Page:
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Time:2021-11-28 16:03:01 Source:mat judon Author:West Ham United Read:901second

During the decade or so in which it was widely available, Zoombinis developed a cult following, mostly outside the classroom. Then a larger outfit named The Learning Company (TLC) swallowed up Broderbund. The resulting company became part of a bigger acquisition by toy giant Mattel Inc. At $3.6 billion, the deal was so huge and ill-conceived that, to this day, business students read about it as case study of what not to do.?To those who had been pioneers of the emerging learning software field, the deal also typified a kind of profit-driven model that all but ruined their dreams of using computers to help kids enjoy learning.

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Supported byContinue reading the main storyThe NYT Parenting Newsletter

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How caregivers can protect children from vicious trolls who infiltrate virtual games and chats..Credit...Jamiel Law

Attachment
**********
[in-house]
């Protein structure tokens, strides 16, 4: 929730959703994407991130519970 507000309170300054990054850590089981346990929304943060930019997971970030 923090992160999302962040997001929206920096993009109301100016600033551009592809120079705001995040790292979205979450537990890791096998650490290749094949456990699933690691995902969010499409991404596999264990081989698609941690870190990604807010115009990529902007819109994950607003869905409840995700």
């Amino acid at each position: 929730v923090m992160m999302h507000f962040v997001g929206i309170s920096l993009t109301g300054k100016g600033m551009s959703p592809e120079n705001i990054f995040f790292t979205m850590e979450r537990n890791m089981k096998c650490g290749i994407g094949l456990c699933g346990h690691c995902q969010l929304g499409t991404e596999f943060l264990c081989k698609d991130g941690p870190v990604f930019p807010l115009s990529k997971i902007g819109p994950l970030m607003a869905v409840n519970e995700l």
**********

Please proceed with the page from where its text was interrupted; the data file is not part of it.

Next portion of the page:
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By Misha Valencia

Sept. 8, 2021Updated 10:40 a.m. ETExtremists targeted my 12-year-old son online.

He was playing a virtual game with friends over the summer when another child let a user into the group who they had not played with before. That account then ushered in other users, and several days later they launched a toxic tirade of harassment and flooded the chat with anti-Semitic vitriol, swastikas and neo-Nazi propaganda.When my son pushed back, they bombarded him with aggressive, hateful messages. As soon as we blocked and reported one abusive account, another disturbing message would appear within seconds in a seemingly coordinated attack.

My son and I had previously discussed what to do if he was ever targeted online, or witnessed harassment, and we were able to respond quickly, but his experience is not unusual.Hate speech and online abuse have been pervasive in digital spaces for many years, but the use of gaming and messaging platforms by extremists and the alt-right to target younger users is increasing as more children play online. A 2017 Pew study found that 90 percent of teens now use gaming platforms; and a 2019 survey from Common Sense Media found that 64 percent of tweens 8 to 12 years old play online games.

(Responsible editor:Erling Braut Haaland)

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